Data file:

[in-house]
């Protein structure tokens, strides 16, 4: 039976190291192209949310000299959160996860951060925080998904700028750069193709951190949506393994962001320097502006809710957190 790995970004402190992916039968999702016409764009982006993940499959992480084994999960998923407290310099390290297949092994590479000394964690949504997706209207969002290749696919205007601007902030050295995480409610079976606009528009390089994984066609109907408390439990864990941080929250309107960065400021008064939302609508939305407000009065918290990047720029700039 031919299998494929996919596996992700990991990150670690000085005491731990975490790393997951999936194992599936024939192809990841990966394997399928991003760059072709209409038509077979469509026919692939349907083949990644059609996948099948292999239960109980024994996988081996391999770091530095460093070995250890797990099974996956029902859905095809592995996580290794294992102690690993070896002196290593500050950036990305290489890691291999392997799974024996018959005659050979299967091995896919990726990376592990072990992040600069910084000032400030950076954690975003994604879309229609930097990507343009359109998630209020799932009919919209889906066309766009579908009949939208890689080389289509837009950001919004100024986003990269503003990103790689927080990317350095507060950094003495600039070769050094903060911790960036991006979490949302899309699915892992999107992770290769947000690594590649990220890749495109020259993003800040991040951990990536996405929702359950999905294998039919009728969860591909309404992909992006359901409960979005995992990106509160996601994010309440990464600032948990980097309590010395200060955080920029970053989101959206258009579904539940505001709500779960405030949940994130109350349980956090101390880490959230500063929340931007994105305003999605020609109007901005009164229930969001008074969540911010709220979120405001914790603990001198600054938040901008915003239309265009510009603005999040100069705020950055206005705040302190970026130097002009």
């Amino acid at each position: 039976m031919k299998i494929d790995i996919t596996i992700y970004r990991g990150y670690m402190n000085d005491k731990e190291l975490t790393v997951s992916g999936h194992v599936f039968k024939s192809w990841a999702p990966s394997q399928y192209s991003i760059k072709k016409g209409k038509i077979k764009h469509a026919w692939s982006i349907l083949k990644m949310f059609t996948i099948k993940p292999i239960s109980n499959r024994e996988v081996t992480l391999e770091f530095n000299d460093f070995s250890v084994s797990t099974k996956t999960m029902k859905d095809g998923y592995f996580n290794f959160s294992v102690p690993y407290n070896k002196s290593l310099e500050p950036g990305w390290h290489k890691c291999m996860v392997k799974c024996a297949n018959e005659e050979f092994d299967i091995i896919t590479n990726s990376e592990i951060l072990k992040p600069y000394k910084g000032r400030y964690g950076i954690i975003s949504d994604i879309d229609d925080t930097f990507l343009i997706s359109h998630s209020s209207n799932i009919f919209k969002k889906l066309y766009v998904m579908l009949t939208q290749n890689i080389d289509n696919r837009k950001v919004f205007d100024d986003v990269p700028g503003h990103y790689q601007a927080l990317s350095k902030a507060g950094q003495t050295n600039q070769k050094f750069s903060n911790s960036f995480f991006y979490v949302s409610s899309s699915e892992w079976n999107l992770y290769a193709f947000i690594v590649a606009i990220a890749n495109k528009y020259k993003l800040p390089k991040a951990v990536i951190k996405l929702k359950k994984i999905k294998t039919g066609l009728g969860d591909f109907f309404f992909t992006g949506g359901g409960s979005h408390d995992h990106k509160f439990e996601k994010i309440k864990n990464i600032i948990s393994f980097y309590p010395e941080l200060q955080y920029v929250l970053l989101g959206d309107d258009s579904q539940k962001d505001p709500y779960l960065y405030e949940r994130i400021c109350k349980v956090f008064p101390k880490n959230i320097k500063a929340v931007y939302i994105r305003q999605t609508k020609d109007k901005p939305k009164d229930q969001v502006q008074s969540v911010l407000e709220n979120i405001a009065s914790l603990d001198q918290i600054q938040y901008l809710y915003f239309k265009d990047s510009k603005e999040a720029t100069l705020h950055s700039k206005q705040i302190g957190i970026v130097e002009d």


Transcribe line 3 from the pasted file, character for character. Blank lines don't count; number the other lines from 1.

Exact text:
């Amino acid at each position: 039976m031919k299998i494929d790995i996919t596996i992700y970004r990991g990150y670690m402190n000085d005491k731990e190291l975490t790393v997951s992916g999936h194992v599936f039968k024939s192809w990841a999702p990966s394997q399928y192209s991003i760059k072709k016409g209409k038509i077979k764009h469509a026919w692939s982006i349907l083949k990644m949310f059609t996948i099948k993940p292999i239960s109980n499959r024994e996988v081996t992480l391999e770091f530095n000299d460093f070995s250890v084994s797990t099974k996956t999960m029902k859905d095809g998923y592995f996580n290794f959160s294992v102690p690993y407290n070896k002196s290593l310099e500050p950036g990305w390290h290489k890691c291999m996860v392997k799974c024996a297949n018959e005659e050979f092994d299967i091995i896919t590479n990726s990376e592990i951060l072990k992040p600069y000394k910084g000032r400030y964690g950076i954690i975003s949504d994604i879309d229609d925080t930097f990507l343009i997706s359109h998630s209020s209207n799932i009919f919209k969002k889906l066309y766009v998904m579908l009949t939208q290749n890689i080389d289509n696919r837009k950001v919004f205007d100024d986003v990269p700028g503003h990103y790689q601007a927080l990317s350095k902030a507060g950094q003495t050295n600039q070769k050094f750069s903060n911790s960036f995480f991006y979490v949302s409610s899309s699915e892992w079976n999107l992770y290769a193709f947000i690594v590649a606009i990220a890749n495109k528009y020259k993003l800040p390089k991040a951990v990536i951190k996405l929702k359950k994984i999905k294998t039919g066609l009728g969860d591909f109907f309404f992909t992006g949506g359901g409960s979005h408390d995992h990106k509160f439990e996601k994010i309440k864990n990464i600032i948990s393994f980097y309590p010395e941080l200060q955080y920029v929250l970053l989101g959206d309107d258009s579904q539940k962001d505001p709500y779960l960065y405030e949940r994130i400021c109350k349980v956090f008064p101390k880490n959230i320097k500063a929340v931007y939302i994105r305003q999605t609508k020609d109007k901005p939305k009164d229930q969001v502006q008074s969540v911010l407000e709220n979120i405001a009065s914790l603990d001198q918290i600054q938040y901008l809710y915003f239309k265009d990047s510009k603005e999040a720029t100069l705020h950055s700039k206005q705040i302190g957190i970026v130097e002009d």